The Audrey Hepburn Story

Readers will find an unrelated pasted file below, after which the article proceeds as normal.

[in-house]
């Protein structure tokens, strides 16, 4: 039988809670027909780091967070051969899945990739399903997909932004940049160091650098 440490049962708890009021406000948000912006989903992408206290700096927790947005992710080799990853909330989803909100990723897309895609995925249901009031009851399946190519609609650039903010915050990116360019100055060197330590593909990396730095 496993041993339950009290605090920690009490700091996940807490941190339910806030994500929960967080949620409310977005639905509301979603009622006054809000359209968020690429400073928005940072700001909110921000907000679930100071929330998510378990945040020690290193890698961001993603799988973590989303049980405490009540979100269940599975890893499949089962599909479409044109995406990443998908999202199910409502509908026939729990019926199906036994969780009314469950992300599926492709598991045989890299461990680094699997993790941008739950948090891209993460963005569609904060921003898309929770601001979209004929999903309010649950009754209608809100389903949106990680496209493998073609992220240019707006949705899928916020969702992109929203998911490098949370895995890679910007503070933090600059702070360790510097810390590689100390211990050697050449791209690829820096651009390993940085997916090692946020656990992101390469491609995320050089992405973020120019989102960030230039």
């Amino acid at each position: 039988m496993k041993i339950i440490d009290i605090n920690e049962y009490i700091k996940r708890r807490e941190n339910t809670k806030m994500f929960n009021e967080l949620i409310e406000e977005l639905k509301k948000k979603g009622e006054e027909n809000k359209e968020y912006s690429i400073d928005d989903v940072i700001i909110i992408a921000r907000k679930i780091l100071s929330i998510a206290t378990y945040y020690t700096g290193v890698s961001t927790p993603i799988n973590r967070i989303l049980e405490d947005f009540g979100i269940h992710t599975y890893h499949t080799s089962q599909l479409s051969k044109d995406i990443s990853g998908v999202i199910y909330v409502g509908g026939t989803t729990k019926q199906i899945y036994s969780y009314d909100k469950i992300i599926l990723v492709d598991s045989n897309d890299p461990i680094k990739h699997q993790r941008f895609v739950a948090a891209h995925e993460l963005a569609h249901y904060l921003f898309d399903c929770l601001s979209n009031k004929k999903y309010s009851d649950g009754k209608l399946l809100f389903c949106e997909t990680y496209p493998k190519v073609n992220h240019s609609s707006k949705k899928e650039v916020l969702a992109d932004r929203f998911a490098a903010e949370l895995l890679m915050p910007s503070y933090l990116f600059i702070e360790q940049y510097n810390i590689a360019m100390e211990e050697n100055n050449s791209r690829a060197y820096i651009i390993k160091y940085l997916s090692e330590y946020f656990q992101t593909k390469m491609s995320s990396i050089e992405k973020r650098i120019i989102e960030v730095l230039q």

Marlene Dietrich is crooning "Lili Marlane" in the background, and Young Audrey is hiding under a table eating sweets as her mother, played by Frances Fisher, calls for her. Here's a factual note: Audrey was born with the name "Edda" -- I don't think Ma Hepburn would be calling her daughter by her stage name when she was five. Young Audrey's father walks in and insults the mother by telling her that she shouldn't be eating sweets, and that if she doesn't care about her appearance, she should at least care about the example she is setting for their daughter. The parents move to another room as her mother accuses her husband of spending more time with his secretary than with his family. There's a bang in the living room as Young Audrey knocks over the sugar bowl. As Ma Hepburn starts to scold her, Pa Hepburn says, "This is no place for us," and takes her away. Jerk. In a park, live music plays in a gazebo and couples dance on the green. Young Audrey is bored on her bench, so she wanders over to where her father is having a close discussion with a slim young blonde woman who hands him a Nazi pamphlet. Pa Hepburn catches sight of his diminutive daughter and walks over to her. He apologizes and tells her he had "bank business" (oh, was that what the kids called it back in '35?). Young Audrey asks him to dance with her, so they do. Back at the Hepburn ranch, Pa tells the family that he's going to London and Ma gets hysterical. She accuses him of being a Nazi sympathizer, and tells him he's always involved on the "wrong side." Pa packs as his wife begs him not to leave them. Pa leaves without hugging his child goodbye. Young Audrey runs after him calling, "Fa-tha! Please don't leave us Fa-tha!" The cold-hearted wretch doesn't even look back.